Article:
"This is too serious a problem to be solved by approaches that rely only on individuals changing their behaviour in response to health education and marketing, or the better provision of information on our food. The environmental drivers of poor diets we face are just too big," it says.
The report gives eight recommendations, one of which - a sugar tax - has sparked much debate about its efficacy in reducing sugar consumption and combatting the obesity crisis. But the report's authors say any significant progress to reduce sugar intake would yield benefits.
PHE's recommended action plan
1. Reduce the number and type of price promotions.
2. Reduce and restrict marketing of sugary food and drink to children and adults across all media and through sponsorship.
3. Set clear definition for high sugar foods.
4. Reformulate to reduce sugar content and cut portion sizes.
5. Set a 10-20% tax on high sugar products.
6. Boost the supply and sale of healthier foods in public spaces such as hospitals.
7. Give proper diet and health-related training to those in a position to influence food choices, such as the catering sector.
8. Raise awareness and provide practical steps to help people lower their sugar intake.
Although a spokesperson for David Cameron said the prime minister had not changed his view that there were better ways to deal with obesity than a sugar tax, Conservative MP Boris Johnson said he was considering giving it his backing. "Overwhelmingly the people who will be most affected by an obesity problem will be those on the lowest incomes. That's why I'm thinking about sugar taxes and whether London should be leading on that," he told attendees at an NHS event.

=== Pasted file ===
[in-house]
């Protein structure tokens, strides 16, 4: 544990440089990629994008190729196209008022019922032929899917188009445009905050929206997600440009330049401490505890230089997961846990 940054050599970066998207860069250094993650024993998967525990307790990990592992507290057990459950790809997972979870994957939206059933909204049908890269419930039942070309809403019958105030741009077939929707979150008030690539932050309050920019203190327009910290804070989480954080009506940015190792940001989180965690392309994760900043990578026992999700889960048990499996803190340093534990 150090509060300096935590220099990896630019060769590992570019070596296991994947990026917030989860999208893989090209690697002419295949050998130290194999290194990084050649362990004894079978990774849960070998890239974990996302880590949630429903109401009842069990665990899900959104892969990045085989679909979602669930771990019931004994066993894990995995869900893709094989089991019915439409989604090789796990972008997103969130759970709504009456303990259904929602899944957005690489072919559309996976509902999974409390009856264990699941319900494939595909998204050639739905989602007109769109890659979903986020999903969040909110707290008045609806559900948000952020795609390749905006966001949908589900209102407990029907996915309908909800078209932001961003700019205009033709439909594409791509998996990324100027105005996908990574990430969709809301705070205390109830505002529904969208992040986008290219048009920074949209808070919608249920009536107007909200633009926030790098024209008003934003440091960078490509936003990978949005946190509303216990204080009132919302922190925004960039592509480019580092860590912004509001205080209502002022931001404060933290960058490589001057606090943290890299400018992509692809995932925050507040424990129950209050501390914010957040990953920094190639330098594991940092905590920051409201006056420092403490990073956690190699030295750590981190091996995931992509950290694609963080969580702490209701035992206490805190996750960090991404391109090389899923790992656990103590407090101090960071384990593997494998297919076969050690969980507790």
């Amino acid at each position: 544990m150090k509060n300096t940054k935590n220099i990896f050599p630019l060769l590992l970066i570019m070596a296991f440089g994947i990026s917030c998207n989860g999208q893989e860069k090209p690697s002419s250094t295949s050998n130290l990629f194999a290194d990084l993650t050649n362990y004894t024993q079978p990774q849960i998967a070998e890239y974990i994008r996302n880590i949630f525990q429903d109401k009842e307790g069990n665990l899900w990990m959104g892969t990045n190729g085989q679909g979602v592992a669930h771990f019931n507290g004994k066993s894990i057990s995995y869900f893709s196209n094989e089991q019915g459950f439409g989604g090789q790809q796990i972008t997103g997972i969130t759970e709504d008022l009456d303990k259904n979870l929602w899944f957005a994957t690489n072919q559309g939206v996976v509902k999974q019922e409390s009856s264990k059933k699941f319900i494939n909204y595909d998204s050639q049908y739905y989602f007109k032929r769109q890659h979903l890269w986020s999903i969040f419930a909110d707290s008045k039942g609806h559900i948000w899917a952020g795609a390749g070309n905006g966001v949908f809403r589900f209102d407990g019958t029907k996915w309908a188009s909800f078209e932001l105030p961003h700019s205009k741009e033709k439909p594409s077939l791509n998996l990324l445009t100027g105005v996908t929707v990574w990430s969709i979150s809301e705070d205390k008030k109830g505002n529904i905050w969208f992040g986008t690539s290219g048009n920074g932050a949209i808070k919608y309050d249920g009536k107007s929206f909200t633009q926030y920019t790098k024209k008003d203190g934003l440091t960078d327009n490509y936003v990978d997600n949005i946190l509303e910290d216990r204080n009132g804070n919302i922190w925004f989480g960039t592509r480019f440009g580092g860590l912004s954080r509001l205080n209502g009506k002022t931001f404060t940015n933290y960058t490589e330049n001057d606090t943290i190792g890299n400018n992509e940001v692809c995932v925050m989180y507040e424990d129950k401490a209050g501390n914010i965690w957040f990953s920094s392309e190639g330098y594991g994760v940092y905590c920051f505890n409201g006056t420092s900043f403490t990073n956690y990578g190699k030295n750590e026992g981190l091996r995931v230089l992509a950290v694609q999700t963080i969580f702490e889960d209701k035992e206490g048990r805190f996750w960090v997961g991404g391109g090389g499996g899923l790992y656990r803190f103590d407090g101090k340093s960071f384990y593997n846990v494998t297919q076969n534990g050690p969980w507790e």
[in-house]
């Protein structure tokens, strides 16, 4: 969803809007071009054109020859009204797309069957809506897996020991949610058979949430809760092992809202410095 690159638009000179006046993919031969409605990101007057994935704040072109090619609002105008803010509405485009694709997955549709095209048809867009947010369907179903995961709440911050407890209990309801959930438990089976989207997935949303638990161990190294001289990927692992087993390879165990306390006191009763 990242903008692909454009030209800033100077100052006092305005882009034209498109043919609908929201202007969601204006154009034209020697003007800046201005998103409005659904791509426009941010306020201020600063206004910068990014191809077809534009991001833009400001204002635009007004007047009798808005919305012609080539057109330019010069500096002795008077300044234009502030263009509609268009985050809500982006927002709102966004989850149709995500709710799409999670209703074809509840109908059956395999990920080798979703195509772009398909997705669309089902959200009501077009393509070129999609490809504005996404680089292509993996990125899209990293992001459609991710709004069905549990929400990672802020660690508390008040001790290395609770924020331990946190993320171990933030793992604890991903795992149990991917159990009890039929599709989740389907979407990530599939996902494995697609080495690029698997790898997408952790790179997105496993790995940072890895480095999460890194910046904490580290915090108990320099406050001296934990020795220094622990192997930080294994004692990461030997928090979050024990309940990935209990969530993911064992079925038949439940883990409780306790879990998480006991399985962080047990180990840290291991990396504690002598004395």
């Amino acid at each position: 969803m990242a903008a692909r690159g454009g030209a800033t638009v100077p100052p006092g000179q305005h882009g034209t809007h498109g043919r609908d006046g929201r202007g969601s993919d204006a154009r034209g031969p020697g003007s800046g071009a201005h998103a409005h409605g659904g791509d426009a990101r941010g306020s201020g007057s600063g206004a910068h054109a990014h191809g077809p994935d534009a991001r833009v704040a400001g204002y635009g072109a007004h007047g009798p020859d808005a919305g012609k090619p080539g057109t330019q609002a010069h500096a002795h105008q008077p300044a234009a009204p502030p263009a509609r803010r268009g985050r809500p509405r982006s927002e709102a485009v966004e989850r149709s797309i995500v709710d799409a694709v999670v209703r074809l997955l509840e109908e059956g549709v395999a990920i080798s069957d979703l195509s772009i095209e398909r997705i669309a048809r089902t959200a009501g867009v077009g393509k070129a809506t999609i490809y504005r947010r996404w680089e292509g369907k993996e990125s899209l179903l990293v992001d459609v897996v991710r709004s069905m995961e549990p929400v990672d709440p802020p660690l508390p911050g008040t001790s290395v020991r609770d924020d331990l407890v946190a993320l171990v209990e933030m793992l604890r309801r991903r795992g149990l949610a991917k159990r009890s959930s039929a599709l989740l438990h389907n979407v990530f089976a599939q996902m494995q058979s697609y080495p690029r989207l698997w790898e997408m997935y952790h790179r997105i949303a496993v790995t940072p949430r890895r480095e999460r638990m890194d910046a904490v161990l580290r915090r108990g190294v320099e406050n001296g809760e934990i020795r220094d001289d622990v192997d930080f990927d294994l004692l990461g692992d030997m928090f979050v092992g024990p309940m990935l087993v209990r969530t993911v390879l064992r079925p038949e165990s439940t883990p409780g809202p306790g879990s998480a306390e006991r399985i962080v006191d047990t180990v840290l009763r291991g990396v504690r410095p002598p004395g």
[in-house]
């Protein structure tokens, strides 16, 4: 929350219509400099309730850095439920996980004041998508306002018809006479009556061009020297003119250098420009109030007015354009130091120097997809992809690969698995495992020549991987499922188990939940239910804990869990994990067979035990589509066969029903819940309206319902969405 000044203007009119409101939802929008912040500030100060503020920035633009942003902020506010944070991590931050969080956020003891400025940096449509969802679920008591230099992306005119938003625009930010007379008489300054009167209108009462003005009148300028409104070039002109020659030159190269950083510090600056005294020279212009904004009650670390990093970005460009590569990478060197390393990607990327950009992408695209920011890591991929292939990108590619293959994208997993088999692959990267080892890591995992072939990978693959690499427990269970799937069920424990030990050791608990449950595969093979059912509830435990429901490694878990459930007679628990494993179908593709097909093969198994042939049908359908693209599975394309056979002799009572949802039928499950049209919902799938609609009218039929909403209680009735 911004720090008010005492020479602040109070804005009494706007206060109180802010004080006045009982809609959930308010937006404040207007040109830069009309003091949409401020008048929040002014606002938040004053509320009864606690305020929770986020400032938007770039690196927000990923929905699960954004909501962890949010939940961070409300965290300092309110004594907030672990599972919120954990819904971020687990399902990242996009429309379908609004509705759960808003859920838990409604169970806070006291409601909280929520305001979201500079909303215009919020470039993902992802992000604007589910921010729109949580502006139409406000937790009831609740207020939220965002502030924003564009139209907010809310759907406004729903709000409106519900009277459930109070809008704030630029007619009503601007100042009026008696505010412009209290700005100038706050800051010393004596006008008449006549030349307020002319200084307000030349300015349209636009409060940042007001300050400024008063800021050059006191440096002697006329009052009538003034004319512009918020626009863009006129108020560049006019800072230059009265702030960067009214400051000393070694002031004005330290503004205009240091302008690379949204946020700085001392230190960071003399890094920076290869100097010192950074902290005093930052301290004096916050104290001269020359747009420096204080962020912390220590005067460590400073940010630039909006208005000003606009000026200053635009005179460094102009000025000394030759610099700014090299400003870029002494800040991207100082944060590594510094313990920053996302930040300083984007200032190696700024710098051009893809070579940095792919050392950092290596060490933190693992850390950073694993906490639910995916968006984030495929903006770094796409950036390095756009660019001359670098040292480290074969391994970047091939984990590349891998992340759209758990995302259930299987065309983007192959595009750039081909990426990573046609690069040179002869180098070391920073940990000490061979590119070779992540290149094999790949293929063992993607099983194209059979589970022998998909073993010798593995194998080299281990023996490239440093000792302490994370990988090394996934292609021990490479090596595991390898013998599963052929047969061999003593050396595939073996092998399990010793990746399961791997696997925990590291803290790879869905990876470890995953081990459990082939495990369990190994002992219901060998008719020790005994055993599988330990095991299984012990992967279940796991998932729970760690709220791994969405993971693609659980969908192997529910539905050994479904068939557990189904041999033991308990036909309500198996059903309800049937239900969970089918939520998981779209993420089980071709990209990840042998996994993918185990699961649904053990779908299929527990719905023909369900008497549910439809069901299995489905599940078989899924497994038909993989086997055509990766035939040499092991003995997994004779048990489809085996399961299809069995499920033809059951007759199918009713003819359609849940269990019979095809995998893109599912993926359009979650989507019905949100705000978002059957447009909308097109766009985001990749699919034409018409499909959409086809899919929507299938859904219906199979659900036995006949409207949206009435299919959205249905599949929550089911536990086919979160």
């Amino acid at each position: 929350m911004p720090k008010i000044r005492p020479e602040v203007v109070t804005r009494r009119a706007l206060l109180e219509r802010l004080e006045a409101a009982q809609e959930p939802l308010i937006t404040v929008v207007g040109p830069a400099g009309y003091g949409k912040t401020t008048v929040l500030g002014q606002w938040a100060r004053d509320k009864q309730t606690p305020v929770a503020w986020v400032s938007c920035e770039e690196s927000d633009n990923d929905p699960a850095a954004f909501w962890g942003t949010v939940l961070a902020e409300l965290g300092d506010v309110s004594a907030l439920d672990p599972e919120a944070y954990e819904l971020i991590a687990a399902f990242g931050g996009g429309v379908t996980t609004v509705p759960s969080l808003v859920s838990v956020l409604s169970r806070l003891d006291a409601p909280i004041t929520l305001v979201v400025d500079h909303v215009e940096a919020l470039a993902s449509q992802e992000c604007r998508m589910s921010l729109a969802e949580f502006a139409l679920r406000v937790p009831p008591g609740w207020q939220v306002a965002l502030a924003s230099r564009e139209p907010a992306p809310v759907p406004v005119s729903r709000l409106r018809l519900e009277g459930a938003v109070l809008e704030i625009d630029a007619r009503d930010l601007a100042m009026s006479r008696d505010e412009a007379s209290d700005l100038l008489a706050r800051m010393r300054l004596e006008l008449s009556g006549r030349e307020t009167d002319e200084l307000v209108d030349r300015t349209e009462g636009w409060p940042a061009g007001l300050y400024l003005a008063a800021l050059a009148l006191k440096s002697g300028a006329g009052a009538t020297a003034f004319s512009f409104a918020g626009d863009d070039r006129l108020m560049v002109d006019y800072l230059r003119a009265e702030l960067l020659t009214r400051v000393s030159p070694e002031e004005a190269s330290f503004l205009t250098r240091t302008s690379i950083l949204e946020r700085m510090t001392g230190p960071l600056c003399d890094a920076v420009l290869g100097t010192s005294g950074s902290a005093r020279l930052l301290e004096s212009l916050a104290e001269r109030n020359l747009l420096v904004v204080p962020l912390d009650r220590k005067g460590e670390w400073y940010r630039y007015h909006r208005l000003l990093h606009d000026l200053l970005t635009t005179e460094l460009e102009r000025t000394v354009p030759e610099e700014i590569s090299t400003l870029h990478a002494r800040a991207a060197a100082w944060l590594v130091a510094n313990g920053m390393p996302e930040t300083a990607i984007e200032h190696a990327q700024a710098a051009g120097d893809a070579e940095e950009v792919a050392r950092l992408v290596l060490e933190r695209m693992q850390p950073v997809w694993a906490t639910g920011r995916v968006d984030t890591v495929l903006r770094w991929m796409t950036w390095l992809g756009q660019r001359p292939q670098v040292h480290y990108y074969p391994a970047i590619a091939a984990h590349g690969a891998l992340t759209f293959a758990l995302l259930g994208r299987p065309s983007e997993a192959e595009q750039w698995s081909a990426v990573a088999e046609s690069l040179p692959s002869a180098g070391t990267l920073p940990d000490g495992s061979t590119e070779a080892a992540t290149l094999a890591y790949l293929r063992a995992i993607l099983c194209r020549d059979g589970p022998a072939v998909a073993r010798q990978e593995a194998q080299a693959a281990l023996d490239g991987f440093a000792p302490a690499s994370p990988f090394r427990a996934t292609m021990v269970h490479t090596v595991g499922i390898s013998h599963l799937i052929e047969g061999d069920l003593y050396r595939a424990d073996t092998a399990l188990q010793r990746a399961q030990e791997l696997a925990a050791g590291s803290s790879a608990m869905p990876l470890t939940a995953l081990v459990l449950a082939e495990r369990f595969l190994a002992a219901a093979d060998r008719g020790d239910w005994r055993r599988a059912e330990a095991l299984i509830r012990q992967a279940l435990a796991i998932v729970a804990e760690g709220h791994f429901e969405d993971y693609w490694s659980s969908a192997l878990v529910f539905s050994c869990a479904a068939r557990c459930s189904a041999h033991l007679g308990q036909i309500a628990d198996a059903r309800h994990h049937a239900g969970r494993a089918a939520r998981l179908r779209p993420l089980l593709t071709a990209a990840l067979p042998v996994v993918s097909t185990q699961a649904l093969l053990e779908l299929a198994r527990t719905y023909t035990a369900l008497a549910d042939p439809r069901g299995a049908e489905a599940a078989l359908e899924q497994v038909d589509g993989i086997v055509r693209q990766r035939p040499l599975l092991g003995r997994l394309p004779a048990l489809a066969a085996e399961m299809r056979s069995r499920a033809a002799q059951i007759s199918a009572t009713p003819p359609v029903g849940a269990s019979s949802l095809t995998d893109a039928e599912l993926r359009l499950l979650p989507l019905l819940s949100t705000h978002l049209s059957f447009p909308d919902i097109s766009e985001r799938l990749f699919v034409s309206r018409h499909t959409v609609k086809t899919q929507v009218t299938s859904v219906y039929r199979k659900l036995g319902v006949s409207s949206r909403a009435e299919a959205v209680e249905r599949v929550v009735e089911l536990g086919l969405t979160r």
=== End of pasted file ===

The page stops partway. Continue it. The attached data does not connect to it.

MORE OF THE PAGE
Director general of Food and Drink Federation Ian Wright welcomed the report, saying that all policy-making should be evidence-based and that the food industry had already taken steps through reformulation and commitments to ensure unhealthy foods are not advertised to children. “It may also be possible, by negotiation, to improve the definition of 'high sugar foods' as the report suggests. [But] we do not agree that the international evidence supports the introduction of a sugar tax and for this reason would oppose such a move.“
Meanwhile The Guardian reported Mary Barnard, president of the northern European arm of US group Mondelez International as saying sugar taxes, such as the Danish sin tax, did not drive consumer change.
“Can we do more on health? Yes, and we should do more, but there is also a role for treats in everyday life. I would hate to see food losing the joy that Cadbury has been about for decades.”
Prof. Richard Tiffin, director of the Centre for Food Security at the University of Reading, said he remained unconvinced of the evidence for a tax on sweetened drinks.
“The report highlights the impact of soft drinks taxes in France, America, and elsewhere, but does not put much emphasis on economic analysis. While such taxes do encourage high consumers of sugary drinks to buy less, the calories that come from soft drinks are relatively small, meaning that an individual’s overall consumption of calories does not fall by much.
Tiffin was involved in a study published in the British Medical Journal which calculated that a 20% tax on sugar-sweetened beverages would result in a 1-2% fall in obesity rates – “a small benefit for a tax that hits poor people hardest,” he said.
Dr Julian Hamilton-Shield, professor of diabetes and metabolic endocrinology at the University of Bristol said: “If a tax is needed to reduce sugar consumption, I am right behind it. No one complains about tobacco taxation: sugar should be treated the same way.”
The report's authors say that if less than 5% of daily energy comes from free sugars - as recommended by the Scientific Advisory Committee on Nutrition - the National Health Service (NHS) would save £500 m (€693 m) per year.
Read the full report: